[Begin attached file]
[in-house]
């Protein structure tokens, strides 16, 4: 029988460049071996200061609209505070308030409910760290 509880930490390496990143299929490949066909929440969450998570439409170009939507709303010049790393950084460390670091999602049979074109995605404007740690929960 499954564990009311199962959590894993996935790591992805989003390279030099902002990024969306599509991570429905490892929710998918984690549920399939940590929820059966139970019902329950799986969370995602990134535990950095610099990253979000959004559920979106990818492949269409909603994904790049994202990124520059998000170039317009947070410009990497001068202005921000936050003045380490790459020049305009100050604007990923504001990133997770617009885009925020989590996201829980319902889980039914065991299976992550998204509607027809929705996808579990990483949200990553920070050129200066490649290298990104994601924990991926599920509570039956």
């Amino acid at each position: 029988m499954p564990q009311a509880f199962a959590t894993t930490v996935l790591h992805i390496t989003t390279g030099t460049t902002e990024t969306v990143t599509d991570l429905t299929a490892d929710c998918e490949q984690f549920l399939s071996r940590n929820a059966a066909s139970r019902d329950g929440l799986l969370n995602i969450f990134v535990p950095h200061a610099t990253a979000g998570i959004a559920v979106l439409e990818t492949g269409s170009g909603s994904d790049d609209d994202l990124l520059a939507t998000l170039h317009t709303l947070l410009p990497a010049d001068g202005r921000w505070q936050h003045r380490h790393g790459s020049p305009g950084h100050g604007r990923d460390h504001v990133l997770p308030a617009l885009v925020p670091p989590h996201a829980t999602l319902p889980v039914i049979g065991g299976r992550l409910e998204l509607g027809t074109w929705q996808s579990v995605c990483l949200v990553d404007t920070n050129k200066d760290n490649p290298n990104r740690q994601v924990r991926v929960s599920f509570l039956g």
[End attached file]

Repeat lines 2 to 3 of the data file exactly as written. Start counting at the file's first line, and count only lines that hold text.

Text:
């Protein structure tokens, strides 16, 4: 029988460049071996200061609209505070308030409910760290 509880930490390496990143299929490949066909929440969450998570439409170009939507709303010049790393950084460390670091999602049979074109995605404007740690929960 499954564990009311199962959590894993996935790591992805989003390279030099902002990024969306599509991570429905490892929710998918984690549920399939940590929820059966139970019902329950799986969370995602990134535990950095610099990253979000959004559920979106990818492949269409909603994904790049994202990124520059998000170039317009947070410009990497001068202005921000936050003045380490790459020049305009100050604007990923504001990133997770617009885009925020989590996201829980319902889980039914065991299976992550998204509607027809929705996808579990990483949200990553920070050129200066490649290298990104994601924990991926599920509570039956």
């Amino acid at each position: 029988m499954p564990q009311a509880f199962a959590t894993t930490v996935l790591h992805i390496t989003t390279g030099t460049t902002e990024t969306v990143t599509d991570l429905t299929a490892d929710c998918e490949q984690f549920l399939s071996r940590n929820a059966a066909s139970r019902d329950g929440l799986l969370n995602i969450f990134v535990p950095h200061a610099t990253a979000g998570i959004a559920v979106l439409e990818t492949g269409s170009g909603s994904d790049d609209d994202l990124l520059a939507t998000l170039h317009t709303l947070l410009p990497a010049d001068g202005r921000w505070q936050h003045r380490h790393g790459s020049p305009g950084h100050g604007r990923d460390h504001v990133l997770p308030a617009l885009v925020p670091p989590h996201a829980t999602l319902p889980v039914i049979g065991g299976r992550l409910e998204l509607g027809t074109w929705q996808s579990v995605c990483l949200v990553d404007t920070n050129k200066d760290n490649p290298n990104r740690q994601v924990r991926v929960s599920f509570l039956g």